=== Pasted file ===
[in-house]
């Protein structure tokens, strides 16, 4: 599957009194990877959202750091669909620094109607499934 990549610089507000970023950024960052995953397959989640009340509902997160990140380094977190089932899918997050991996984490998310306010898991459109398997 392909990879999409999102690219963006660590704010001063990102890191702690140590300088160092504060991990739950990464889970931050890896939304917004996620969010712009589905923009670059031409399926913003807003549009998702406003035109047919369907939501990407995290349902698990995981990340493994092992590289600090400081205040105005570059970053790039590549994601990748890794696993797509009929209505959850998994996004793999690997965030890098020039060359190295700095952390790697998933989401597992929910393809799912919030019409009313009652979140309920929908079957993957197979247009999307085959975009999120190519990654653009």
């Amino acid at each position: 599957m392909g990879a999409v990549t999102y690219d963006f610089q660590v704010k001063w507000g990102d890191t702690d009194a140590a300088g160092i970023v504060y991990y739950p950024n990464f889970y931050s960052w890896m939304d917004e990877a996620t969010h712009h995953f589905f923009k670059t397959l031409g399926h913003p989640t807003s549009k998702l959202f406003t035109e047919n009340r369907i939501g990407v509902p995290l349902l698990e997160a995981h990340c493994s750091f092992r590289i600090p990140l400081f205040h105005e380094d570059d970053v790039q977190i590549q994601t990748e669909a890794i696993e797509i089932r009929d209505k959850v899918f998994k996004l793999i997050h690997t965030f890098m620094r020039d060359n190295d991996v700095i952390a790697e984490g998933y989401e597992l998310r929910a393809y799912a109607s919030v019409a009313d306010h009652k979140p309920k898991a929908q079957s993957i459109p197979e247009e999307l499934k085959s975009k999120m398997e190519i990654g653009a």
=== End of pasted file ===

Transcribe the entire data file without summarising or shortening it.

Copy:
[in-house]
């Protein structure tokens, strides 16, 4: 599957009194990877959202750091669909620094109607499934 990549610089507000970023950024960052995953397959989640009340509902997160990140380094977190089932899918997050991996984490998310306010898991459109398997 392909990879999409999102690219963006660590704010001063990102890191702690140590300088160092504060991990739950990464889970931050890896939304917004996620969010712009589905923009670059031409399926913003807003549009998702406003035109047919369907939501990407995290349902698990995981990340493994092992590289600090400081205040105005570059970053790039590549994601990748890794696993797509009929209505959850998994996004793999690997965030890098020039060359190295700095952390790697998933989401597992929910393809799912919030019409009313009652979140309920929908079957993957197979247009999307085959975009999120190519990654653009």
């Amino acid at each position: 599957m392909g990879a999409v990549t999102y690219d963006f610089q660590v704010k001063w507000g990102d890191t702690d009194a140590a300088g160092i970023v504060y991990y739950p950024n990464f889970y931050s960052w890896m939304d917004e990877a996620t969010h712009h995953f589905f923009k670059t397959l031409g399926h913003p989640t807003s549009k998702l959202f406003t035109e047919n009340r369907i939501g990407v509902p995290l349902l698990e997160a995981h990340c493994s750091f092992r590289i600090p990140l400081f205040h105005e380094d570059d970053v790039q977190i590549q994601t990748e669909a890794i696993e797509i089932r009929d209505k959850v899918f998994k996004l793999i997050h690997t965030f890098m620094r020039d060359n190295d991996v700095i952390a790697e984490g998933y989401e597992l998310r929910a393809y799912a109607s919030v019409a009313d306010h009652k979140p309920k898991a929908q079957s993957i459109p197979e247009e999307l499934k085959s975009k999120m398997e190519i990654g653009a």